Targeted approach needed to end ‘alarmingly high’ rates of violence against women with disability
10 February 2022 at 8:12 am
“This is not a problem just for the disability community, it is everyone’s problem, and we all must be part of the solution”
With women with disability twice as likely to experience physical and sexual violence than their able-bodied counterparts, advocates have launched a new resource to help end violence against women with disabilities.
Launched on Wednesday, Our Watch and Women with Disabilities Victoria resource paints a picture of violence against women and girls with disabilities, the underlying causes, and what can be done to prevent it.
The resource is designed to accompany Our Watch’s updated guidelines which sets out a national approach to preventing violence against women and children.
It calls out sexism and ableism as the predominant causes for the “alarmingly high” rates of violence, which play out across all aspects of Australian society, including medical and disability services, workplaces, schools, governments and communities.
Jen Hargrave, senior policy advisor at Women with Disabilities Victoria and a woman with lived experience of disability, told Pro Bono News that women and girls with disability were more vulnerable in more settings than able-bodied women were.
“As well as experiencing violence from family and our partners in our private home, we’re in disability group homes or in mental health inpatient wards. We’ve got disability support workers coming into our homes to do things like help us go to bed and help us shower,” Hargrave said.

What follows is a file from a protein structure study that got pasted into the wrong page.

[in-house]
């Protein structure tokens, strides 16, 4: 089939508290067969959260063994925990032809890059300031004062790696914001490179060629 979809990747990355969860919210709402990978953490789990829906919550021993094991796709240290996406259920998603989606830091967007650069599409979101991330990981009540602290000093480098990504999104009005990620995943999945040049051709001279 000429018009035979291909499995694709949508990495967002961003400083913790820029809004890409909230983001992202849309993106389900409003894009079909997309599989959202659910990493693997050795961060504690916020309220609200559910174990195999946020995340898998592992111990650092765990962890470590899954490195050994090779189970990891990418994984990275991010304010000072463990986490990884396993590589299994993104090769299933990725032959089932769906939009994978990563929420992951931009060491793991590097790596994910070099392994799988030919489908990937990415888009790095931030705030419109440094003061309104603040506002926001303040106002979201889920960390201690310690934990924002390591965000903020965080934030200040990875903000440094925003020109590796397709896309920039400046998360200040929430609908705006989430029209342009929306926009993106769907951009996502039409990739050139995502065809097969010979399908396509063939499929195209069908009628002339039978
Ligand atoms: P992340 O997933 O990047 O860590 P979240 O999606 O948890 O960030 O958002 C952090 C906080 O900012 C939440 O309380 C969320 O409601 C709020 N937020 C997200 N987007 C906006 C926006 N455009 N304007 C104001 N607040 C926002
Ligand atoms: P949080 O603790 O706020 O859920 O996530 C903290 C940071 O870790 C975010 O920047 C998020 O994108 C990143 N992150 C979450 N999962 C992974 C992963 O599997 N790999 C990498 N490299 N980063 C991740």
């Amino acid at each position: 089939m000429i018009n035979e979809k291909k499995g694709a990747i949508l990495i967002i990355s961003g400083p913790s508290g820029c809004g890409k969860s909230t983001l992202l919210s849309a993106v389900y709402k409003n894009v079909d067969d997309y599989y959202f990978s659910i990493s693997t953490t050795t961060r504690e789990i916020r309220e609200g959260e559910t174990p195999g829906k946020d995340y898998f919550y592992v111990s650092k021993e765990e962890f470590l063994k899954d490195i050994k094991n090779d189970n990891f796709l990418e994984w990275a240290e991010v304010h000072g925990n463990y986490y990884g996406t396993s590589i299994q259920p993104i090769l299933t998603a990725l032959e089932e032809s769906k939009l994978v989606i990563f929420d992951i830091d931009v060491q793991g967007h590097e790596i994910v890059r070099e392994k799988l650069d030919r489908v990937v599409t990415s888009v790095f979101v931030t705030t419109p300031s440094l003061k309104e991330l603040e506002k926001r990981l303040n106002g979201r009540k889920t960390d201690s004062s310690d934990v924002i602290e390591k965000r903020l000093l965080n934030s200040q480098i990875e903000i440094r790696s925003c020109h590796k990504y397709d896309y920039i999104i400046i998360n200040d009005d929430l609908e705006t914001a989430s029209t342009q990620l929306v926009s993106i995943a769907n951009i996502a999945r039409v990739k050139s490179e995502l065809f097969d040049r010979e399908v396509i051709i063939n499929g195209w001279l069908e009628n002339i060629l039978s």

“This creates opportunities for people to abuse their power and I guess as a result, it means that we experience violence both from more perpetrators, in more places and over longer periods of time.”
An issue for everyone
Our Watch CEO Patty Kinnersly said that this wasn’t an issue that women with disability should have to fight alone.
“This is not a problem just for the disability community, it is everyone’s problem, and we all must be part of the solution – to end this pervasive and unacceptable abuse,” Kinnersly said.
“Violence against women and girls with disabilities is not perpetrated by a ‘few bad apples,’ it looks like street harassment, controlling behaviours by paid and unpaid carers, doctors and policy-makers taking away reproductive choices, and institutional violence.”
She said that challenging ableist attitudes – such as the belief women and girls with disabilities need to be protected or excusing a carer’s abuse because they are “burnt-out” – and increasing the number of women with disabilities in leadership roles was a critical first step.
Hargrave added that this awareness and education needed to start at a young age.
“We’ve grown our conversations, particularly in Victoria, about the need for respectful relationships programs with young children,” she said.
“Women with disabilities are calling for more to be done to tackle ableism among young children too.
“This will mean that children with disabilities can benefit from those anti-ablest, anti-sexist messages as well.”
Access the resource here.